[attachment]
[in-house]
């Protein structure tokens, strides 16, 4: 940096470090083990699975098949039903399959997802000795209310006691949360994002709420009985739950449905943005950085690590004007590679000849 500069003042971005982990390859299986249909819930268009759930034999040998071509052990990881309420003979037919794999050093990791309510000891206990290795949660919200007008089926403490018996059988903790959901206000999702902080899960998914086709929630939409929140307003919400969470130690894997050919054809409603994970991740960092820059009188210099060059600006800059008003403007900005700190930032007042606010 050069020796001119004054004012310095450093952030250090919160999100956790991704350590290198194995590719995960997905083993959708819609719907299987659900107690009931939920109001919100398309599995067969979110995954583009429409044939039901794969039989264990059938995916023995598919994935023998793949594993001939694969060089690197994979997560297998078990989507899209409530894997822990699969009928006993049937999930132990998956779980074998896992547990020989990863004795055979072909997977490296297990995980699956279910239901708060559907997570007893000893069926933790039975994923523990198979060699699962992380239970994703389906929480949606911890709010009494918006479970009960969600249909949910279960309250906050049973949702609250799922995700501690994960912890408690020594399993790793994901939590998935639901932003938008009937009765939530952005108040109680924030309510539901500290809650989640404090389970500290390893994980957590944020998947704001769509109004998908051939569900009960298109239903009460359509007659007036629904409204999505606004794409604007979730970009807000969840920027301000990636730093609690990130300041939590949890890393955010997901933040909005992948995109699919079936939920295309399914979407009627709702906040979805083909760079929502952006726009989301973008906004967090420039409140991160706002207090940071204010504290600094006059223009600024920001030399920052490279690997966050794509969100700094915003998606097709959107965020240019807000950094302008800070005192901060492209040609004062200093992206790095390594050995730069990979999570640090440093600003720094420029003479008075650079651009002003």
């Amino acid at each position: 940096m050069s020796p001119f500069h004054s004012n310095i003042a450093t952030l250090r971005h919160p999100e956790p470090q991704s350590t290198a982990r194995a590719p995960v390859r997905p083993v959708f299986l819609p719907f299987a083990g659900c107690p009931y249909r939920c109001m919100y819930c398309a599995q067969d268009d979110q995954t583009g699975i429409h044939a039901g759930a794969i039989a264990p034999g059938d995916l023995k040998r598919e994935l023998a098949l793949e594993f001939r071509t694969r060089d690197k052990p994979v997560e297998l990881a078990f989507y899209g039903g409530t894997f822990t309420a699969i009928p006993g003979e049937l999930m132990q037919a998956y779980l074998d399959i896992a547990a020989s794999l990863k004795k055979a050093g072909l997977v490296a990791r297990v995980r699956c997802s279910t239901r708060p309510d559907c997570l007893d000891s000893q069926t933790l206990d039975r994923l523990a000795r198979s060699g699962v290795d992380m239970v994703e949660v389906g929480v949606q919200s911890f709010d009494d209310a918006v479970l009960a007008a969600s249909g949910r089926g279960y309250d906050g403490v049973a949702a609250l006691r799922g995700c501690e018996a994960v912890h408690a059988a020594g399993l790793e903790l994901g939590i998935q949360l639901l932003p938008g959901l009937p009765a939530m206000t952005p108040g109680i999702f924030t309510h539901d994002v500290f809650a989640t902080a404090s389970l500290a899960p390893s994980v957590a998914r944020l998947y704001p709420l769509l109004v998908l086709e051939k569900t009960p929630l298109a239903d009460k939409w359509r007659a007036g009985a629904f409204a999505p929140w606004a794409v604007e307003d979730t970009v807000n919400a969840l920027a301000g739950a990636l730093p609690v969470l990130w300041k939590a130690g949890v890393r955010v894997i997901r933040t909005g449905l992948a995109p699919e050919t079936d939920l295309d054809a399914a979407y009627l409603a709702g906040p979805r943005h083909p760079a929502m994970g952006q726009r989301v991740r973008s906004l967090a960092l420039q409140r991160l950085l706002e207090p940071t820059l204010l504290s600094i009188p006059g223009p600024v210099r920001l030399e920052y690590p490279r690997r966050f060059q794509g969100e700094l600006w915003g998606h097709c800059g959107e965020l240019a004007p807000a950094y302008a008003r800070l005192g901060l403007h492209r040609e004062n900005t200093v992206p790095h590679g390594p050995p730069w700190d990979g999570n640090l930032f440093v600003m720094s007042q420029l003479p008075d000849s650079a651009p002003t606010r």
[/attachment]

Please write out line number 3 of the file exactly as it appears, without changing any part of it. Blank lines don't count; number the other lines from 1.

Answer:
């Amino acid at each position: 940096m050069s020796p001119f500069h004054s004012n310095i003042a450093t952030l250090r971005h919160p999100e956790p470090q991704s350590t290198a982990r194995a590719p995960v390859r997905p083993v959708f299986l819609p719907f299987a083990g659900c107690p009931y249909r939920c109001m919100y819930c398309a599995q067969d268009d979110q995954t583009g699975i429409h044939a039901g759930a794969i039989a264990p034999g059938d995916l023995k040998r598919e994935l023998a098949l793949e594993f001939r071509t694969r060089d690197k052990p994979v997560e297998l990881a078990f989507y899209g039903g409530t894997f822990t309420a699969i009928p006993g003979e049937l999930m132990q037919a998956y779980l074998d399959i896992a547990a020989s794999l990863k004795k055979a050093g072909l997977v490296a990791r297990v995980r699956c997802s279910t239901r708060p309510d559907c997570l007893d000891s000893q069926t933790l206990d039975r994923l523990a000795r198979s060699g699962v290795d992380m239970v994703e949660v389906g929480v949606q919200s911890f709010d009494d209310a918006v479970l009960a007008a969600s249909g949910r089926g279960y309250d906050g403490v049973a949702a609250l006691r799922g995700c501690e018996a994960v912890h408690a059988a020594g399993l790793e903790l994901g939590i998935q949360l639901l932003p938008g959901l009937p009765a939530m206000t952005p108040g109680i999702f924030t309510h539901d994002v500290f809650a989640t902080a404090s389970l500290a899960p390893s994980v957590a998914r944020l998947y704001p709420l769509l109004v998908l086709e051939k569900t009960p929630l298109a239903d009460k939409w359509r007659a007036g009985a629904f409204a999505p929140w606004a794409v604007e307003d979730t970009v807000n919400a969840l920027a301000g739950a990636l730093p609690v969470l990130w300041k939590a130690g949890v890393r955010v894997i997901r933040t909005g449905l992948a995109p699919e050919t079936d939920l295309d054809a399914a979407y009627l409603a709702g906040p979805r943005h083909p760079a929502m994970g952006q726009r989301v991740r973008s906004l967090a960092l420039q409140r991160l950085l706002e207090p940071t820059l204010l504290s600094i009188p006059g223009p600024v210099r920001l030399e920052y690590p490279r690997r966050f060059q794509g969100e700094l600006w915003g998606h097709c800059g959107e965020l240019a004007p807000a950094y302008a008003r800070l005192g901060l403007h492209r040609e004062n900005t200093v992206p790095h590679g390594p050995p730069w700190d990979g999570n640090l930032f440093v600003m720094s007042q420029l003479p008075d000849s650079a651009p002003t606010r």